The Health and Safety Authority is urging farming families to be extra vigilant, with so many people spending more time on the farm this year.
Of particular note, the HSA has warned, the advent of Covid-19 has meant that children of farming families are spending more time at home due to the temporary closure of schools.
The HSA's concern is that this change in routine could lead to a spike in child fatalities on Irish farms this year.
HSA inspector Pat Griffin said: "Farms are by far the most dangerous places of work in Ireland that we are concerned about this year, in that we may get a spike in child deaths in 2020".
He said people usually involved in off-farm work are now around the farm more often, and children are also off school, which means the risk of injury is greatly increased by both inexperienced adults and unaware children.
Mr Griffin also said that the most vulnerable people are young children and older adults. Last year 13 of the 18 people who were killed on Irish farms were aged over 60.
Mr Griffin said: "We would appeal to farmers to please, please look at child safety, children are at home for an extended period of time and may want to get out and down the yard. We would appeal to farmers to go down the yard with their children, look at the risks and eliminate them if possible."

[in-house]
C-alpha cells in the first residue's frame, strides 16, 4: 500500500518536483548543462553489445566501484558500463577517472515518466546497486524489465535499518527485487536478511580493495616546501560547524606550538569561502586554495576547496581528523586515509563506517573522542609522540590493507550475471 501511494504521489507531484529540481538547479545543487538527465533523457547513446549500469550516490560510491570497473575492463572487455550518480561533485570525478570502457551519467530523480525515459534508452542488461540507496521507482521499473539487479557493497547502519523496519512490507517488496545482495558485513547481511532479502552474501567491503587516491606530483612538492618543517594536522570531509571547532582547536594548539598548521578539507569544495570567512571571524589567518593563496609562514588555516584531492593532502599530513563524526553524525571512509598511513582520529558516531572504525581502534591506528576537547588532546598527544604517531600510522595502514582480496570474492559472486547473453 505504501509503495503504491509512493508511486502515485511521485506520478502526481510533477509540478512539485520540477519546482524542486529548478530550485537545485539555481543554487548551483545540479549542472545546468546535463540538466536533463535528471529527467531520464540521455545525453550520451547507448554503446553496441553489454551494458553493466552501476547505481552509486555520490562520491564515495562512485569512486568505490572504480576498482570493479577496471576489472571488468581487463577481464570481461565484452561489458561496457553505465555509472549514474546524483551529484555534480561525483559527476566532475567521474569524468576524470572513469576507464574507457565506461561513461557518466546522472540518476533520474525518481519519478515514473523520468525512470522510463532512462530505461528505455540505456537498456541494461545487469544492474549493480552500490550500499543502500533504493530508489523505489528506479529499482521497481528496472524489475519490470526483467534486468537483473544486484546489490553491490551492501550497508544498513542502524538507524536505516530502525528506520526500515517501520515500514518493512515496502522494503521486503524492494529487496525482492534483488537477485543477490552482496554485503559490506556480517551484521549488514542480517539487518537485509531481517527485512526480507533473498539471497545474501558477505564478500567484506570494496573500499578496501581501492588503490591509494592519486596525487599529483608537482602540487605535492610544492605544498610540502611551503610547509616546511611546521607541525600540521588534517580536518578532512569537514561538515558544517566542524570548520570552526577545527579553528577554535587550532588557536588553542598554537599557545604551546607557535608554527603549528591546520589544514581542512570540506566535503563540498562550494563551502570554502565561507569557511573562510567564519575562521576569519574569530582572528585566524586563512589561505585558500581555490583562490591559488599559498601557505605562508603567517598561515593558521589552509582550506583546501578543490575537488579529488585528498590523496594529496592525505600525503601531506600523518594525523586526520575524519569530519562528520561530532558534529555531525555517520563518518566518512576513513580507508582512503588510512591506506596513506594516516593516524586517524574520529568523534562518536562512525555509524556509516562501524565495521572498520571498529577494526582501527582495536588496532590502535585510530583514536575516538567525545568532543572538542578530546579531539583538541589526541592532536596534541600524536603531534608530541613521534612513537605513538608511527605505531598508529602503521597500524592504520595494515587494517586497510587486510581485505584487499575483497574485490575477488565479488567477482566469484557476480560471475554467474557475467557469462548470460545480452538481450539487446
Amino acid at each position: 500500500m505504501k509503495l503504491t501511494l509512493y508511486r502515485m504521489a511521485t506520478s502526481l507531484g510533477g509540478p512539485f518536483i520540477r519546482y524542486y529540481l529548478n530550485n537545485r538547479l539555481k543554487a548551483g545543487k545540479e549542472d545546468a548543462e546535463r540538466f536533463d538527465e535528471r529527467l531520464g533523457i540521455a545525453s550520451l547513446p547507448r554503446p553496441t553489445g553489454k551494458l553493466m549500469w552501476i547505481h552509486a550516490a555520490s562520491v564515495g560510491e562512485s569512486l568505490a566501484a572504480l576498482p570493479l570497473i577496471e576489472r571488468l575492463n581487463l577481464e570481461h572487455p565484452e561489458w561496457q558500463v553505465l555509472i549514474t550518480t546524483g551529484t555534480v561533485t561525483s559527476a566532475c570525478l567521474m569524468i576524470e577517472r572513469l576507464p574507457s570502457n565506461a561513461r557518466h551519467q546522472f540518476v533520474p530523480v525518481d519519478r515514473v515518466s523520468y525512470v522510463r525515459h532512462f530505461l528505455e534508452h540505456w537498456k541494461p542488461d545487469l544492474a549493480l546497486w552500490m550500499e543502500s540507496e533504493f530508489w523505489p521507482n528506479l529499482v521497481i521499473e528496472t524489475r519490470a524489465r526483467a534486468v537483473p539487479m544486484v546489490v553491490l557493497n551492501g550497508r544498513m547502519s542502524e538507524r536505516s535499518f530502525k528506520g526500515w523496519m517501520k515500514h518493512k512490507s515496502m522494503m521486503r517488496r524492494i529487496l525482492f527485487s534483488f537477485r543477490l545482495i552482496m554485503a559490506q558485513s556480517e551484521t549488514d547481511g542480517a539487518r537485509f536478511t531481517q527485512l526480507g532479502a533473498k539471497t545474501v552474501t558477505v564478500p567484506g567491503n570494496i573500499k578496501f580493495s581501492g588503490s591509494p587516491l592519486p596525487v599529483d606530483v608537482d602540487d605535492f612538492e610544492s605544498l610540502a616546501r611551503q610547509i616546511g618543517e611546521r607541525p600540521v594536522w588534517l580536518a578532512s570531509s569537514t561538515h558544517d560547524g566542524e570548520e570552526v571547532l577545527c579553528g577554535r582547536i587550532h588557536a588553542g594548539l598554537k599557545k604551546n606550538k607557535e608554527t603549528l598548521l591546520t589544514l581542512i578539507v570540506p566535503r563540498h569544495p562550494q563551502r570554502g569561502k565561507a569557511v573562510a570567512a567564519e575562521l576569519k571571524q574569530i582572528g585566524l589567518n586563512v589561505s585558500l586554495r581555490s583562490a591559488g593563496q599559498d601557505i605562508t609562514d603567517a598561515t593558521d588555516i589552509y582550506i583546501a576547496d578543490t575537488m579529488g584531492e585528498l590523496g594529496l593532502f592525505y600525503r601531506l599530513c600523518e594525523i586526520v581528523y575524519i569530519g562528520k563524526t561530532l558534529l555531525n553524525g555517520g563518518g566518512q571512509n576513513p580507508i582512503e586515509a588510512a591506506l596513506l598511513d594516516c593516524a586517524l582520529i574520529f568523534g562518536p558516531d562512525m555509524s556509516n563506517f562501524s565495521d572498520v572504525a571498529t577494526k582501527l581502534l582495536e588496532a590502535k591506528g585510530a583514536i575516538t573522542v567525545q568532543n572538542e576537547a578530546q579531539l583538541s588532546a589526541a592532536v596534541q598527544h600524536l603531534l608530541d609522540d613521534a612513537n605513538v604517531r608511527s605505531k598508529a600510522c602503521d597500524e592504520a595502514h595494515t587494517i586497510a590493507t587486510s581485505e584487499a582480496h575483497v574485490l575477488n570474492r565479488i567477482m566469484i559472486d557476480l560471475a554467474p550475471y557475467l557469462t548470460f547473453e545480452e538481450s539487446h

The authority, which investigates all workplace fatalities, said that more children are on farms due to school closures amid Covid-19 restrictions, which means there could be an increased risk.
The HSA's statistics for 2019 showed that Agriculture remains the most dangerous sector in which to work with 18 deaths last year. In most years, older farmers are most at risk. Almost three in every four farm fatalities last year involved people 60 and older
However, the farm fatalities recorded thus far for 2020 have also included a five-year-old boy who died on his family's farm in Co Roscommon.
HSA's chief executive, Dr Sharon McGuinness, has also drawn attention to the statistics showing a high incidence of fatal accidents among older farmers.
Dr McGuinness said farmers must recognise their limitations as they age which may affect their ability to work.
“As farmers get older, they must adjust their work practices to make sure that they avoid injury.
“I would urge people to really take on board the dangers around farming whenever working with livestock, slurry or machinery.
“Farmers think it’ll never happen to them but sadly as we have seen, all it takes is a few seconds for a serious injury or death to occur,” said Dr McGuinness.